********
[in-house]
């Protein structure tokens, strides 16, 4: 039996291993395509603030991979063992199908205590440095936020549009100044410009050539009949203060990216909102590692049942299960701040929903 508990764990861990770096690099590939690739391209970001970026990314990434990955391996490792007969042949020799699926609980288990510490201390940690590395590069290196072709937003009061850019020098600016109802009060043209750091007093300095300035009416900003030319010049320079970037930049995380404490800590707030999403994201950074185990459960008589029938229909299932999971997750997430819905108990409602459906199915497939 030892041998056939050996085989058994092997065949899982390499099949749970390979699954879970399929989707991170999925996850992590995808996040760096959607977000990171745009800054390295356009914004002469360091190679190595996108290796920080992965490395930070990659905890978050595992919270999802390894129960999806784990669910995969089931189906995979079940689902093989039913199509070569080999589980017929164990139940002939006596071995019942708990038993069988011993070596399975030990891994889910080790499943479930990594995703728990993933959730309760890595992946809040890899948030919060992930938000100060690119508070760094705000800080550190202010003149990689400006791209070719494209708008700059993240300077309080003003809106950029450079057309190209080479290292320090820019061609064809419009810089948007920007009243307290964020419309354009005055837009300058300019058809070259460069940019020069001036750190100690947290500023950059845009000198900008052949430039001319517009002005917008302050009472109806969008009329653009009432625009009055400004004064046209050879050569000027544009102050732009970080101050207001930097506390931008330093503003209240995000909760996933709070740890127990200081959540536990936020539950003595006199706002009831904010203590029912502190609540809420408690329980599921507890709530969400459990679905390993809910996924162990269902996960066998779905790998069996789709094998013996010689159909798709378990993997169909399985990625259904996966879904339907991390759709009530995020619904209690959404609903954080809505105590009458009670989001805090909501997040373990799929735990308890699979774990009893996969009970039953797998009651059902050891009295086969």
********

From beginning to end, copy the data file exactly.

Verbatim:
[in-house]
């Protein structure tokens, strides 16, 4: 039996291993395509603030991979063992199908205590440095936020549009100044410009050539009949203060990216909102590692049942299960701040929903 508990764990861990770096690099590939690739391209970001970026990314990434990955391996490792007969042949020799699926609980288990510490201390940690590395590069290196072709937003009061850019020098600016109802009060043209750091007093300095300035009416900003030319010049320079970037930049995380404490800590707030999403994201950074185990459960008589029938229909299932999971997750997430819905108990409602459906199915497939 030892041998056939050996085989058994092997065949899982390499099949749970390979699954879970399929989707991170999925996850992590995808996040760096959607977000990171745009800054390295356009914004002469360091190679190595996108290796920080992965490395930070990659905890978050595992919270999802390894129960999806784990669910995969089931189906995979079940689902093989039913199509070569080999589980017929164990139940002939006596071995019942708990038993069988011993070596399975030990891994889910080790499943479930990594995703728990993933959730309760890595992946809040890899948030919060992930938000100060690119508070760094705000800080550190202010003149990689400006791209070719494209708008700059993240300077309080003003809106950029450079057309190209080479290292320090820019061609064809419009810089948007920007009243307290964020419309354009005055837009300058300019058809070259460069940019020069001036750190100690947290500023950059845009000198900008052949430039001319517009002005917008302050009472109806969008009329653009009432625009009055400004004064046209050879050569000027544009102050732009970080101050207001930097506390931008330093503003209240995000909760996933709070740890127990200081959540536990936020539950003595006199706002009831904010203590029912502190609540809420408690329980599921507890709530969400459990679905390993809910996924162990269902996960066998779905790998069996789709094998013996010689159909798709378990993997169909399985990625259904996966879904339907991390759709009530995020619904209690959404609903954080809505105590009458009670989001805090909501997040373990799929735990308890699979774990009893996969009970039953797998009651059902050891009295086969």